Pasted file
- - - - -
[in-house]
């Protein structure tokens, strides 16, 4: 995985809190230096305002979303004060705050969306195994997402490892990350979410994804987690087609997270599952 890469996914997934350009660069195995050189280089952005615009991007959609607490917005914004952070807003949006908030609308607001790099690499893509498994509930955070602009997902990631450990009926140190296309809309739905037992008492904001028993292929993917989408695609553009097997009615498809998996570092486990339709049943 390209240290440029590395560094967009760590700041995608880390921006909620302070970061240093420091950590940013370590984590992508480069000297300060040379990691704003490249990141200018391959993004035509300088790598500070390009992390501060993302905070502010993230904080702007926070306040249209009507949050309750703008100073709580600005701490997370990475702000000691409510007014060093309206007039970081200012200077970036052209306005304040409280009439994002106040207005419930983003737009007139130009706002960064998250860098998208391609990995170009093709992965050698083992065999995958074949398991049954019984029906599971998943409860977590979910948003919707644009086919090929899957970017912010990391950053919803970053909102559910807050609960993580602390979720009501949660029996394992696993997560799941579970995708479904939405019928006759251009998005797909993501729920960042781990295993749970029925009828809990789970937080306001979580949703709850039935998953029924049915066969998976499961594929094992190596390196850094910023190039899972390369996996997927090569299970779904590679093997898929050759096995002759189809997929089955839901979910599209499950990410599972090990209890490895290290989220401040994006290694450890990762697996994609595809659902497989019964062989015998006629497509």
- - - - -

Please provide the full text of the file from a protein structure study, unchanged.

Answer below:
[in-house]
């Protein structure tokens, strides 16, 4: 995985809190230096305002979303004060705050969306195994997402490892990350979410994804987690087609997270599952 890469996914997934350009660069195995050189280089952005615009991007959609607490917005914004952070807003949006908030609308607001790099690499893509498994509930955070602009997902990631450990009926140190296309809309739905037992008492904001028993292929993917989408695609553009097997009615498809998996570092486990339709049943 390209240290440029590395560094967009760590700041995608880390921006909620302070970061240093420091950590940013370590984590992508480069000297300060040379990691704003490249990141200018391959993004035509300088790598500070390009992390501060993302905070502010993230904080702007926070306040249209009507949050309750703008100073709580600005701490997370990475702000000691409510007014060093309206007039970081200012200077970036052209306005304040409280009439994002106040207005419930983003737009007139130009706002960064998250860098998208391609990995170009093709992965050698083992065999995958074949398991049954019984029906599971998943409860977590979910948003919707644009086919090929899957970017912010990391950053919803970053909102559910807050609960993580602390979720009501949660029996394992696993997560799941579970995708479904939405019928006759251009998005797909993501729920960042781990295993749970029925009828809990789970937080306001979580949703709850039935998953029924049915066969998976499961594929094992190596390196850094910023190039899972390369996996997927090569299970779904590679093997898929050759096995002759189809997929089955839901979910599209499950990410599972090990209890490895290290989220401040994006290694450890990762697996994609595809659902497989019964062989015998006629497509």